Cerebral Palsy Risk Factors
Being aware of the risk factors associated with Cerebral Palsy can give parents the necessary footing required to prepare themselves for a healthy pregnancy and birth.
While the following risk factors are indicators of things to be aware of during pregnancy, delivery, and after the child's birth, they aren't definitive. Just because you’re exposed to these risk factors doesn't mean that your child will have CP.
Risk Factors for Congenital CP
There are many factors that happen before the birth of a child, which increases the risk of a child developing CP. Around 85 to 90 percent of cases develop before or during the birth of a child.
Risk factors during pregnancy that can lead to CP include:
Low Birth Weight
Children are born underweight around 5.5 lbs at birth and even those who weigh lower than three lbs are highly susceptible to develop CP.
Historically, premature babies had little chance of survival in general. However, due to advancements in the medical world, they are more likely to live but still at risk for serious conditions like CP. If a child is born before the thirty-seventh week or the thirty-second week of pregnancy, the chances of them developing CP are higher.
Infections While Being Pregnant
When a woman is pregnant and develops certain infections, they lead to the production of cytokines, which are a particular type of protein. Cytokines find their way into the body and brain of the baby and cause inflammation that leads to brain damage.
The birth of twins and triplets puts them at a higher risk for CP as compared to a single delivery. This holds particularly true if the triplet or twin dies before or after birth. One of the main reasons why this happens is because, in some cases, children are born early, or they weigh less than average.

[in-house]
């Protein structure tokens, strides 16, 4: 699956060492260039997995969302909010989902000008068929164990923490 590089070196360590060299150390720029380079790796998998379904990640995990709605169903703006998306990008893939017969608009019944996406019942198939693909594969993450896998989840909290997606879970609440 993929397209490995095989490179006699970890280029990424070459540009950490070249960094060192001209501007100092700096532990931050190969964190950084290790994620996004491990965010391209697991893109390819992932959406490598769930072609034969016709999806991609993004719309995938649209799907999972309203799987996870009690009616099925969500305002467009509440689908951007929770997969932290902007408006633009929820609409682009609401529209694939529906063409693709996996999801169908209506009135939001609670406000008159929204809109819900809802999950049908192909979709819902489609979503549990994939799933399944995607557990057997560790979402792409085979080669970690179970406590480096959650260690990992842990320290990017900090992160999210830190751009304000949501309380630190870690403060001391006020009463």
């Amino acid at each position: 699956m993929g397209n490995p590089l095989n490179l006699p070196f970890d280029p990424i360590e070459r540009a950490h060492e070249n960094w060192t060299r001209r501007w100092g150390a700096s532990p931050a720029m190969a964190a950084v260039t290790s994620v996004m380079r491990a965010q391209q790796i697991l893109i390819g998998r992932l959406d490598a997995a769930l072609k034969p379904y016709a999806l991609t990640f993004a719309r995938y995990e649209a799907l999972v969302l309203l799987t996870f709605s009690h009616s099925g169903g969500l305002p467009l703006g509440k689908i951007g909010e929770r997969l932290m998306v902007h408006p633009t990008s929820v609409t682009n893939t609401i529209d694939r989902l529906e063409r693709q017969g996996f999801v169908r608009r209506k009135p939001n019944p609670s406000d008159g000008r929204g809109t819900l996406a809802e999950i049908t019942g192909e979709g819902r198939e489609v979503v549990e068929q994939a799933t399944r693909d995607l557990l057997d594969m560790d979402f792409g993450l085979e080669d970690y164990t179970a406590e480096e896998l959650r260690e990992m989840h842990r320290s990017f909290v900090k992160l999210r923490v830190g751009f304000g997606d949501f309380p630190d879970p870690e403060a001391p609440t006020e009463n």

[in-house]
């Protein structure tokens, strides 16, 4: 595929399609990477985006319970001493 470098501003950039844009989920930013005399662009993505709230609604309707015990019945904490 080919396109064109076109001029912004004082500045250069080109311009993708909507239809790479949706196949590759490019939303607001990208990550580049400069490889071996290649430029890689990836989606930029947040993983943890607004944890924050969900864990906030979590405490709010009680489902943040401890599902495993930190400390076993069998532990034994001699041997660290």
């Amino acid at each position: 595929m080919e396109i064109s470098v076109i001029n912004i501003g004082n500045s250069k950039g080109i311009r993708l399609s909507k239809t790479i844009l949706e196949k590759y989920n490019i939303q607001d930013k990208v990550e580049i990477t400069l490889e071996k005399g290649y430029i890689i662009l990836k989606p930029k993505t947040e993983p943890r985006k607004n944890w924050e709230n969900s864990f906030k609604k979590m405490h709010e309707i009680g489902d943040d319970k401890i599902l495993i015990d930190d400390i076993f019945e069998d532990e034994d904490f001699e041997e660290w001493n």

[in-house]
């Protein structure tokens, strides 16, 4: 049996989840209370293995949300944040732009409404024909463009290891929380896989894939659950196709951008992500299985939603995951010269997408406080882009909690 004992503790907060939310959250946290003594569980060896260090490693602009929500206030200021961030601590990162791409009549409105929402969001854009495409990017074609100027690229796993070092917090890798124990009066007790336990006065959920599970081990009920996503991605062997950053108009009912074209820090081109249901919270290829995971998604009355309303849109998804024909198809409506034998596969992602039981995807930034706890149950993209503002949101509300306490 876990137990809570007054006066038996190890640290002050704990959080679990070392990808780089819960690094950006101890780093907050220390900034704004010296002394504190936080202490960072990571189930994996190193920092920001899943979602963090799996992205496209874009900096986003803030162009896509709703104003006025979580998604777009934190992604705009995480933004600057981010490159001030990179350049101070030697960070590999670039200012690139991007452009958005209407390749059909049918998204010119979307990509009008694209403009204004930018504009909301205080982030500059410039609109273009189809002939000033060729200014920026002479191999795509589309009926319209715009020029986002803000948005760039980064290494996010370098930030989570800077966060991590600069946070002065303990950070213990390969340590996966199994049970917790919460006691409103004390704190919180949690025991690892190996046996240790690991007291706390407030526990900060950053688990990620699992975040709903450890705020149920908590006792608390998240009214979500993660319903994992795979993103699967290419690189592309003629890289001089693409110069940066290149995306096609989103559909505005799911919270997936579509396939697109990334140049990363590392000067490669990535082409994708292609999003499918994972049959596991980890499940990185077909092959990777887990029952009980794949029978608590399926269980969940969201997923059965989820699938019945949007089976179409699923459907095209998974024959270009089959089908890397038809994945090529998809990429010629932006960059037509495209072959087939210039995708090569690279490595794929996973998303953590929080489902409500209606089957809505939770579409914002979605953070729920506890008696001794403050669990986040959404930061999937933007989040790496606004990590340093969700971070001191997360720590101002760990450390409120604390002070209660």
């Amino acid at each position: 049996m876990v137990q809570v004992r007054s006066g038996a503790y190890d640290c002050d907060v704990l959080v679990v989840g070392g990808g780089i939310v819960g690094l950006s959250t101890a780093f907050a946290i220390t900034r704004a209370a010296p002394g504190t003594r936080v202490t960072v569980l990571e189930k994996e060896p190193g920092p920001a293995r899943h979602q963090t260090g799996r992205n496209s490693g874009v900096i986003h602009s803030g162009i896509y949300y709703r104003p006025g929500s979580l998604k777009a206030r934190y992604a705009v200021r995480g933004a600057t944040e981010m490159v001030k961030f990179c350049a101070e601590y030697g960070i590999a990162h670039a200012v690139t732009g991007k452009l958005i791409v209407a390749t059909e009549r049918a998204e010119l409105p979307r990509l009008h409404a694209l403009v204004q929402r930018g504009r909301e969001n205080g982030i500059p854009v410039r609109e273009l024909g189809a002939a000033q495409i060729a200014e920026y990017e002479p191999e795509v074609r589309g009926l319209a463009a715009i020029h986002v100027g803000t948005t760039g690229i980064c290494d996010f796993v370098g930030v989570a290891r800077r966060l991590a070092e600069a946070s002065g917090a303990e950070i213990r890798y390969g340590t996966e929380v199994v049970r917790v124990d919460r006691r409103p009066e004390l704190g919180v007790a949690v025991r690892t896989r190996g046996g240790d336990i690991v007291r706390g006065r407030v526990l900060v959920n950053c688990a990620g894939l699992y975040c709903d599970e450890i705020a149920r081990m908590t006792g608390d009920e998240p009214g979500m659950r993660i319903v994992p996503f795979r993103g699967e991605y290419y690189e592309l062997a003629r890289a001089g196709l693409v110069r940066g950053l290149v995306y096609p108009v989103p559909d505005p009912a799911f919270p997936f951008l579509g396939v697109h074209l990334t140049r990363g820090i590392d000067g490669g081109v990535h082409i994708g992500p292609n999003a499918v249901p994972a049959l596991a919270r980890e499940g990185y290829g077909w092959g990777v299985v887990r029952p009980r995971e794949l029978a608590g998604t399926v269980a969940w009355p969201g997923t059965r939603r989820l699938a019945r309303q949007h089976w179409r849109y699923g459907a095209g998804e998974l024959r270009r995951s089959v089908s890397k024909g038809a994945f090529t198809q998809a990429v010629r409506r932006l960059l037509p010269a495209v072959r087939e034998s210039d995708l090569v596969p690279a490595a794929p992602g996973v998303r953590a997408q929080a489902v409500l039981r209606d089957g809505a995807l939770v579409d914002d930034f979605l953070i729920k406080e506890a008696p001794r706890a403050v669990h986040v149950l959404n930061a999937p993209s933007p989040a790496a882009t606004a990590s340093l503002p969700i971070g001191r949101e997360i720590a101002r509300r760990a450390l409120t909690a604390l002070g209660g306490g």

Risks of CP During Birth
Many cases of CP are due to pregnancy-related complications, but there is also a possibility of CP being caused due to complications during labor.
Birth Complications are one of the biggest causes of Congenital CP. Birth complications include uterine rupture, placenta detachment, or disruption of oxygen supply. Breech birth, which is when a baby is delivered rear end or feet first, is also a risk factor for CP.
Risks of CP After Birth
A small proportion of children with cerebral palsy or CP is caused by a brain injury that happens over twenty-eight days post-birth. It is also known as Acquired CP and frequently is related to an infection (such as meningitis) or head injury.
Causes of Aquired CP
Infections of the brain: for instance, meningitis or cephalitis throughout infancy.
Injuries to the brain: head injuries caused by automobile crashes or abuse.
Problems with blood flow to the brain―Cerebrovascular accidents, for instance, stroke or trauma within the brain related to blood coagulation, blood vessels that didn't develop properly, a heart defect that was since at birth, or RBC illness.
Get the Financial Compensation You Deserve
If you are struggling to provide the security and opportunities your child deserves, but the financial burden has become too heavy, please understand that you are not alone. If your child's disability could have been prevented if not for the actions of a negligent medical provider, you may have a valid legal claim for compensation.
Your child deserves the best medical treatments and physical therapy available - without concerns about the cost. If your child has cerebral palsy caused by medical negligence, call +1 (855) 925-1041 for a free consultation and to learn more about your legal options. Birth injury attorney Laura Brown has dedicated her career to helping families get the support they need to provide the best quality of life for their children after birth injuries due to medical negligence.
- Cerebral Palsy - Treatment Overview
- Cerebral Palsy Treatment - Mayo Clinic
- How is Cerebral Palsy Treated? - National Institute of Neurological Disorders and Stroke